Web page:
I am a make-up artist and art director, candle maker and business owner. Without sounding cringe, make-up is so much more than making someone look pretty. I find so much joy in it; I have the ability to make someone feel at ease in their own skin. I love going above and beyond for my clients. I take so much care in my jobs, the people I work with and people in general.

What are you working on at the moment?
I have my baby, MATA LABS. The make-up line is designed to compliment black skin (but does suit other skin tones). There has been so much conversation recently on the limited make-up for black people and the industry is starting to change, but very slowly. The industry could be doing way more to offer products catered to black people. I've hosted a few pop-up shops and completely sold out. It's so fulfilling though, watching my ideas become a reality. Seeing people use my products honestly warms my soul, I'm so excited for the next few months.

What’s your earliest beauty related memory?
I think I was like 12 or 13, at that age make-up was a no-go. I remember going through my mum’s make-up drawer and locking myself in the bathroom to create some of the maddest looks. Looking back on it now, I wish I'd documented some of them; it would be so funny to recreate these looks for a shoot – BABY MATA. Anyway, after posing in the mirror and staring at my masterpieces I would then have to scrub my face quick time and neatly organise all her make up back in order. This one time, I forgot to remove some blue eyeliner. She wasn't pleased.

What’s your favourite smell?
Food! Oh my god – the smell of food makes me weak at the knees. I am definitely a foodie. Cooking, eating, prepping I love it all. Food is memory and experience, there’s so much joy around sharing a dinner table with the people you love. But don't get me wrong, I enjoy eating on my own too. When I'm hungry, I'm hungry. So the smell of food is my favourite. It can take you to a specific time, encounter, meeting or exchange. It also can remind you how much you've been craving something.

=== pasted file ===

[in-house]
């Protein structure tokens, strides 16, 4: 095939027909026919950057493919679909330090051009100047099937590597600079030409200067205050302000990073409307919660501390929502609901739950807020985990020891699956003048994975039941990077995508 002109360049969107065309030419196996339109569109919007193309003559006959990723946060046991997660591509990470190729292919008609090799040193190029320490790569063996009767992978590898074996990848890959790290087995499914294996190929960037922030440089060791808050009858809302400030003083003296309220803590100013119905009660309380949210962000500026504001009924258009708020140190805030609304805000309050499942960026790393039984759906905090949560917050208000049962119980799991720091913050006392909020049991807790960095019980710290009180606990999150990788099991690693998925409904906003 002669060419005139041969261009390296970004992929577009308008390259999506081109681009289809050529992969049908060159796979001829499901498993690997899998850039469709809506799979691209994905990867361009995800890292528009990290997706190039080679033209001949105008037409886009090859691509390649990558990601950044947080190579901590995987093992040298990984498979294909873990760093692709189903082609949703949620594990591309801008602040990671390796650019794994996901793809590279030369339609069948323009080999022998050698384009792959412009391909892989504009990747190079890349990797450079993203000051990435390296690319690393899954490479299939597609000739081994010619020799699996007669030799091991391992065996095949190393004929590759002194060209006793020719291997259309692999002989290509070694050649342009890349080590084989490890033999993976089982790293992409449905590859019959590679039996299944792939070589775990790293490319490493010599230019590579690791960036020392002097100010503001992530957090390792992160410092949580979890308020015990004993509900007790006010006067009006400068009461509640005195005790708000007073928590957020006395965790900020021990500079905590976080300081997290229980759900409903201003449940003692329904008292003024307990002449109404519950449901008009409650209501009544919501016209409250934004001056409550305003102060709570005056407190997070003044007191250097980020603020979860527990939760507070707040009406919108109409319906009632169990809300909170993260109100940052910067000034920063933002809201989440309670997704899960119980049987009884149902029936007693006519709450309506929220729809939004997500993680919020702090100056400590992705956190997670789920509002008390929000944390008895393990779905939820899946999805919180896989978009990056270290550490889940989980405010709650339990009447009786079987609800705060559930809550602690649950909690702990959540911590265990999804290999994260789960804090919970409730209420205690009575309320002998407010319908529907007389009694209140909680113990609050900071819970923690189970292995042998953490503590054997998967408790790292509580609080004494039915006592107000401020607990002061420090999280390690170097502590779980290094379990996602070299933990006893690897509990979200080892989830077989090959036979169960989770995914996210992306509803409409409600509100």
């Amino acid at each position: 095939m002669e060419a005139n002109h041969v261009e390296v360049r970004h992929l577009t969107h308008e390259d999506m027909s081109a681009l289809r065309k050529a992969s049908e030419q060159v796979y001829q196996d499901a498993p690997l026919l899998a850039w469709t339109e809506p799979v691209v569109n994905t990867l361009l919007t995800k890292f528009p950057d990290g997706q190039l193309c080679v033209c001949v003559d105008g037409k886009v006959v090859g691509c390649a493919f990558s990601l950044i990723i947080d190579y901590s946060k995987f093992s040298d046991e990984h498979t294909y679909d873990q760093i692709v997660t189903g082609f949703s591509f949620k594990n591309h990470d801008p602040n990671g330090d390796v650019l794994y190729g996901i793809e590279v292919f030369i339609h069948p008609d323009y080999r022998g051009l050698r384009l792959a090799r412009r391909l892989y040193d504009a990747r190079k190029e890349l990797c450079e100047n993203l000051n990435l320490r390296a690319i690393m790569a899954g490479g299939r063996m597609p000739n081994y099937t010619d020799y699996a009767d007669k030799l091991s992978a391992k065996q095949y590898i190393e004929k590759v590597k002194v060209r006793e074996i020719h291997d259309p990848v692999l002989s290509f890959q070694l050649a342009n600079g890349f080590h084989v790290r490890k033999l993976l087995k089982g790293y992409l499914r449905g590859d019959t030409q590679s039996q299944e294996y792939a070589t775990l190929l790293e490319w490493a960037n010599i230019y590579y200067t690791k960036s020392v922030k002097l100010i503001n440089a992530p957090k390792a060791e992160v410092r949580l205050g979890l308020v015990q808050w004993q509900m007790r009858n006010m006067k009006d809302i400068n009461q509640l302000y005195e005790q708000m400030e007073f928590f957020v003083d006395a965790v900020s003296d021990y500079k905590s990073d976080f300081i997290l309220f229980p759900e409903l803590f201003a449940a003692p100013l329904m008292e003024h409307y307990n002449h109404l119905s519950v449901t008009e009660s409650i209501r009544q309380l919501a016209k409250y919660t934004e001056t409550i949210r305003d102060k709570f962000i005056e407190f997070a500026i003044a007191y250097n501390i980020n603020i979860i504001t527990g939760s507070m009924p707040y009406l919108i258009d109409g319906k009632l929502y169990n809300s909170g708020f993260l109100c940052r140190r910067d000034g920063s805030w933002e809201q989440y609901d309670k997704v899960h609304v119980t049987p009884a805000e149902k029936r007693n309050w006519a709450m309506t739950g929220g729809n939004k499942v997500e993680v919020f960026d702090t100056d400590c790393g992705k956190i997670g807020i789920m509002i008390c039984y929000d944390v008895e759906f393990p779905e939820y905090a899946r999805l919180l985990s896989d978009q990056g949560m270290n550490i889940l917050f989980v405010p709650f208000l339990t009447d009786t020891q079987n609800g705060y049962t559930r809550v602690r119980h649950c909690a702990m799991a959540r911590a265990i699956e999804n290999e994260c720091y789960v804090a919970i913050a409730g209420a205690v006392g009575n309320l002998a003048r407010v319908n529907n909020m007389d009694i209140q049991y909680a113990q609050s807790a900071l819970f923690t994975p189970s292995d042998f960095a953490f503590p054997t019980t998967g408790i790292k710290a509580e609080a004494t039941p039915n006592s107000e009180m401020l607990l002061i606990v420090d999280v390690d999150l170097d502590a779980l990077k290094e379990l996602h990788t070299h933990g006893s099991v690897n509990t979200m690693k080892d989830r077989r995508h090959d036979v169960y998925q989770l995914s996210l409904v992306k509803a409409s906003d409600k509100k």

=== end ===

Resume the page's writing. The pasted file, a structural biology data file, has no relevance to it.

Which fictional character do you most relate to and why?
I hope one day I can be Rafiki, the absolute legend monkey in the Lion King. One day I hope I'm wise, spiritual and powerful.

What does beauty mean to you?
I find beauty in everything. I find beauty in words. Every morning, I spare a little bit of time to listen to poetry. My little zen time. Seriously try putting make-up on while listening to poetry, it's beautiful.   

I haven't always loved myself. I was confident yet I wasn't always confident in my looks – was I pretty enough? etc. I found the strength to laugh off the odd slur, but sometimes they cut through. Growing up as an African girl and going through school, I was so tempted by skin bleaching. Would that make me prettier, would that make me more appealing? Skin bleaching is very popular in African culture. Family members were using it; it wasn't frowned upon or looked down at. Products enticing you in with taglines about making your skin three shades lighter. Now I look at myself, my beautiful skin and I am so proud to be a black woman. I love my face. I speak openly when I'm feeling myself, when I look good you will hear it, see it, feel it. I am finally confident in my beauty and I love it. I don't want people to confuse my confidence for arrogance. It took a long time for me to get here.

What does the future of beauty look like?
The future of beauty looks BLACK. Times are changing. The industry is starting to realise that black culture has a voice. We are influential, artistic, academic voices who want to be represented. Brands are starting to realise that we too need make up catered for our skin. It's actually shocking when you think about the colour range of shades in Boots. The darkest dream matte mousse is a soft tan?!? Brands are slowly starting to produce products for our skin tones. And the idea of nude being strictly for insipid beiges, pinks and custards is done.

What is your fantasy future?
My fantasy future consists of making my family happy. Making sure that my mum’s comfortable, being able to offer her the world. Next, I want MATA LABS to be a successful black-owned bossy bitch business with offices in New York, London and Paris. And then I want happiness, beyond physical things, an internal sense of peace, a feeling that I have accomplished everything I wanted to.